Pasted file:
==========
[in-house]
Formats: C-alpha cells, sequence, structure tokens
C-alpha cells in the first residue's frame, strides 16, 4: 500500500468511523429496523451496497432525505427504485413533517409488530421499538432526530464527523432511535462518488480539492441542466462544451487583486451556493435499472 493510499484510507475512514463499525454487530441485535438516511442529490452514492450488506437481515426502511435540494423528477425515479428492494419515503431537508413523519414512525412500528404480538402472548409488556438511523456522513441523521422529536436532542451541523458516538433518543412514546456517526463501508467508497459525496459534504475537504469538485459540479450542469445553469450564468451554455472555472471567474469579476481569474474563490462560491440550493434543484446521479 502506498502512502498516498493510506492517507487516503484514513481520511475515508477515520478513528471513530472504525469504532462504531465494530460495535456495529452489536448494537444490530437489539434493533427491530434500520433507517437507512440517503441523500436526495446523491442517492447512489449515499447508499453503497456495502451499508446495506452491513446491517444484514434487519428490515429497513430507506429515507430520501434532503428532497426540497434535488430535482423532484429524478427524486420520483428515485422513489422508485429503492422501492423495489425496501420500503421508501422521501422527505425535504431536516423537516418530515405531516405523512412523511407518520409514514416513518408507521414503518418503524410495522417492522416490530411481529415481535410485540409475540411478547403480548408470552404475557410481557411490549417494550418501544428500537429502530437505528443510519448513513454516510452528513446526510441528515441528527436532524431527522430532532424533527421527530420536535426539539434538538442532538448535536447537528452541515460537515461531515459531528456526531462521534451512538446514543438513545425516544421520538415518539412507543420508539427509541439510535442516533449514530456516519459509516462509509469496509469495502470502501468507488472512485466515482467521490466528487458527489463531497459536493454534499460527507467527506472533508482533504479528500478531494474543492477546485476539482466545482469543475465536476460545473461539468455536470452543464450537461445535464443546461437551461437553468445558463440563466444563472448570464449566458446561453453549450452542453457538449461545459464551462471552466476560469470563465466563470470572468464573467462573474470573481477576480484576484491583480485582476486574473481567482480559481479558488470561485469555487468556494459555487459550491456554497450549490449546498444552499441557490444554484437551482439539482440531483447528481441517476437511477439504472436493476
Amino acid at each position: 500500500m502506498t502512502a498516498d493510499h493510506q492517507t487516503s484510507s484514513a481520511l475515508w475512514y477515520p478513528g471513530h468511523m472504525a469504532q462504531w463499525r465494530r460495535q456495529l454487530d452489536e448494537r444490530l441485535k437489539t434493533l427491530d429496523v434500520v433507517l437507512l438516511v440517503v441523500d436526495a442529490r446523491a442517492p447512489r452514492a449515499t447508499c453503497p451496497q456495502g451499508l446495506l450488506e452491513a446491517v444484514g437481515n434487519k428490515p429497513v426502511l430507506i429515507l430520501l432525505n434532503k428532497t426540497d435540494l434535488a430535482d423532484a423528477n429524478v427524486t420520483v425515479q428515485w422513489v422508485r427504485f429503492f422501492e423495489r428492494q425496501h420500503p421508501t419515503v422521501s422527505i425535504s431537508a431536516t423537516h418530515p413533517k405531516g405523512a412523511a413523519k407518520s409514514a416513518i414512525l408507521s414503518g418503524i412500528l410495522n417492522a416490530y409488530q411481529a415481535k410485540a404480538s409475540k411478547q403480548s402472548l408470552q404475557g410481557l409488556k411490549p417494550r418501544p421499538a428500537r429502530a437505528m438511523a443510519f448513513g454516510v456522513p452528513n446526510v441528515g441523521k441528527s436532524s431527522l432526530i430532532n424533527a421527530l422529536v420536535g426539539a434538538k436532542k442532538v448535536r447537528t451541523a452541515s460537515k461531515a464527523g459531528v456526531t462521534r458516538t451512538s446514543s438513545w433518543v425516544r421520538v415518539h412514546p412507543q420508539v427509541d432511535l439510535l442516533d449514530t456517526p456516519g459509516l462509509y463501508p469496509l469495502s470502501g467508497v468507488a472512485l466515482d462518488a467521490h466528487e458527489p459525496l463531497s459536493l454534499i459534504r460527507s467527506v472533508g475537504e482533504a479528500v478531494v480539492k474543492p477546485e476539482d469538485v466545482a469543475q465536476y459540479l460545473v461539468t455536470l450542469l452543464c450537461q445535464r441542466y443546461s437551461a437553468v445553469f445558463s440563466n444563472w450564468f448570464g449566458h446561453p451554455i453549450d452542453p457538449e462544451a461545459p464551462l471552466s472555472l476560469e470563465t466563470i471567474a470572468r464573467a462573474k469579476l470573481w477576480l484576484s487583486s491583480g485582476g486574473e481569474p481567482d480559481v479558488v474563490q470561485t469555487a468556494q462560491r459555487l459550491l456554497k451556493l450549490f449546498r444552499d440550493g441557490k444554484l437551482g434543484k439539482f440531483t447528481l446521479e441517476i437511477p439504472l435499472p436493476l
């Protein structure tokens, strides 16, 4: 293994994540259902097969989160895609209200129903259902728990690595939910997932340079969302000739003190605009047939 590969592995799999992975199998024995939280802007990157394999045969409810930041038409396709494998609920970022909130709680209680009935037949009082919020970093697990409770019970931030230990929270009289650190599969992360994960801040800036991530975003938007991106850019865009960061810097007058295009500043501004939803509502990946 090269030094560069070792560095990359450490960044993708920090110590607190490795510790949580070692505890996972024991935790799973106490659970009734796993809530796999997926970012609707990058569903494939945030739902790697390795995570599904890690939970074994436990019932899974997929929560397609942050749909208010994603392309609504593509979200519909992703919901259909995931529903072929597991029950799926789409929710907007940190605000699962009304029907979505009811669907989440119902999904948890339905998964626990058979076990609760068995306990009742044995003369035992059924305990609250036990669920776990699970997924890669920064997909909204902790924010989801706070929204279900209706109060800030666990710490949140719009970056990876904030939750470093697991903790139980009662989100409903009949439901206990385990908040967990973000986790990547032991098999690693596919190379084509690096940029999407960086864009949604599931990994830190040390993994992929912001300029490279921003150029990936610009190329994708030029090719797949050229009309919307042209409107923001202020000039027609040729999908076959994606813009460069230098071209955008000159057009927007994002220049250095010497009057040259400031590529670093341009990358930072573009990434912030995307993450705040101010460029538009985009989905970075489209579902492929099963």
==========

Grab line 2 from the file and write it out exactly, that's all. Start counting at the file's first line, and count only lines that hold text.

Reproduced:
Formats: C-alpha cells, sequence, structure tokens